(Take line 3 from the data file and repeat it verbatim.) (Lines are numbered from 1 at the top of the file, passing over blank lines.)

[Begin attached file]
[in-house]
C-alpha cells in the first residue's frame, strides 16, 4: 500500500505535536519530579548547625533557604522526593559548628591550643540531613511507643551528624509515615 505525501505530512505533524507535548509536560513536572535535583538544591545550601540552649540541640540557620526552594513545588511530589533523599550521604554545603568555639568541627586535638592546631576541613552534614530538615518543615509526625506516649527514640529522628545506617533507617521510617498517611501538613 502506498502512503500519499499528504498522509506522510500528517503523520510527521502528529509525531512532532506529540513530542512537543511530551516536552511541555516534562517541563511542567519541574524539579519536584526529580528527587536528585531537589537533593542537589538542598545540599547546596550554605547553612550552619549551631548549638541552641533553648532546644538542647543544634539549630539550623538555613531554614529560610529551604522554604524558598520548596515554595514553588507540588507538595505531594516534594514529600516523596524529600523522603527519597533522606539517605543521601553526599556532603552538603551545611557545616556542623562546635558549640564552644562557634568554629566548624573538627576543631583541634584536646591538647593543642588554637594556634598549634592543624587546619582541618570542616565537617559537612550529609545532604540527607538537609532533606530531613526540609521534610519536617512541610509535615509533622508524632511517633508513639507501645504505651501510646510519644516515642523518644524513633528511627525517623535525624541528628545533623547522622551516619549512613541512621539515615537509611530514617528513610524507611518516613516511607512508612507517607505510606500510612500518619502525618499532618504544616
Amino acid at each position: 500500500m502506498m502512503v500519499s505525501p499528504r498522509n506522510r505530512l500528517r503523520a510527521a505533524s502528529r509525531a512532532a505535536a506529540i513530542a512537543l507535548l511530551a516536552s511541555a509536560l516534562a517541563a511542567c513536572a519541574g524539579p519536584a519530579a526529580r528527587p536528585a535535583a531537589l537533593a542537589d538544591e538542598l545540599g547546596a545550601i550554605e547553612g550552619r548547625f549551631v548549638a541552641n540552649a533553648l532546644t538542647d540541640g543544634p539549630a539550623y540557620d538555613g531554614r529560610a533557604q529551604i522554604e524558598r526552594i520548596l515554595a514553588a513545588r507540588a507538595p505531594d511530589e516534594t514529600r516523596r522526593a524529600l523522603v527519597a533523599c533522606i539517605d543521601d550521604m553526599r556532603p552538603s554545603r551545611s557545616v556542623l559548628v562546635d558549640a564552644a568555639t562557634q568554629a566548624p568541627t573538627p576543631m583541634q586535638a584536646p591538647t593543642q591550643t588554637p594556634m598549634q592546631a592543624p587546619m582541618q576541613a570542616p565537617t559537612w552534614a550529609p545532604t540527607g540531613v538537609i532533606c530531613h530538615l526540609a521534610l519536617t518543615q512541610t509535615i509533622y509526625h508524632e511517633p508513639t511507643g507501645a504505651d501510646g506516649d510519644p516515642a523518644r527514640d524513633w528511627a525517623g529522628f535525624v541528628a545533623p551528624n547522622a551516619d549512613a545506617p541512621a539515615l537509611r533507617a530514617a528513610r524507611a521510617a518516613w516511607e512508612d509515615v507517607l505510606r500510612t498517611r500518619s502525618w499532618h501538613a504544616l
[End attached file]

Amino acid at each position: 500500500m502506498m502512503v500519499s505525501p499528504r498522509n506522510r505530512l500528517r503523520a510527521a505533524s502528529r509525531a512532532a505535536a506529540i513530542a512537543l507535548l511530551a516536552s511541555a509536560l516534562a517541563a511542567c513536572a519541574g524539579p519536584a519530579a526529580r528527587p536528585a535535583a531537589l537533593a542537589d538544591e538542598l545540599g547546596a545550601i550554605e547553612g550552619r548547625f549551631v548549638a541552641n540552649a533553648l532546644t538542647d540541640g543544634p539549630a539550623y540557620d538555613g531554614r529560610a533557604q529551604i522554604e524558598r526552594i520548596l515554595a514553588a513545588r507540588a507538595p505531594d511530589e516534594t514529600r516523596r522526593a524529600l523522603v527519597a533523599c533522606i539517605d543521601d550521604m553526599r556532603p552538603s554545603r551545611s557545616v556542623l559548628v562546635d558549640a564552644a568555639t562557634q568554629a566548624p568541627t573538627p576543631m583541634q586535638a584536646p591538647t593543642q591550643t588554637p594556634m598549634q592546631a592543624p587546619m582541618q576541613a570542616p565537617t559537612w552534614a550529609p545532604t540527607g540531613v538537609i532533606c530531613h530538615l526540609a521534610l519536617t518543615q512541610t509535615i509533622y509526625h508524632e511517633p508513639t511507643g507501645a504505651d501510646g506516649d510519644p516515642a523518644r527514640d524513633w528511627a525517623g529522628f535525624v541528628a545533623p551528624n547522622a551516619d549512613a545506617p541512621a539515615l537509611r533507617a530514617a528513610r524507611a521510617a518516613w516511607e512508612d509515615v507517607l505510606r500510612t498517611r500518619s502525618w499532618h501538613a504544616l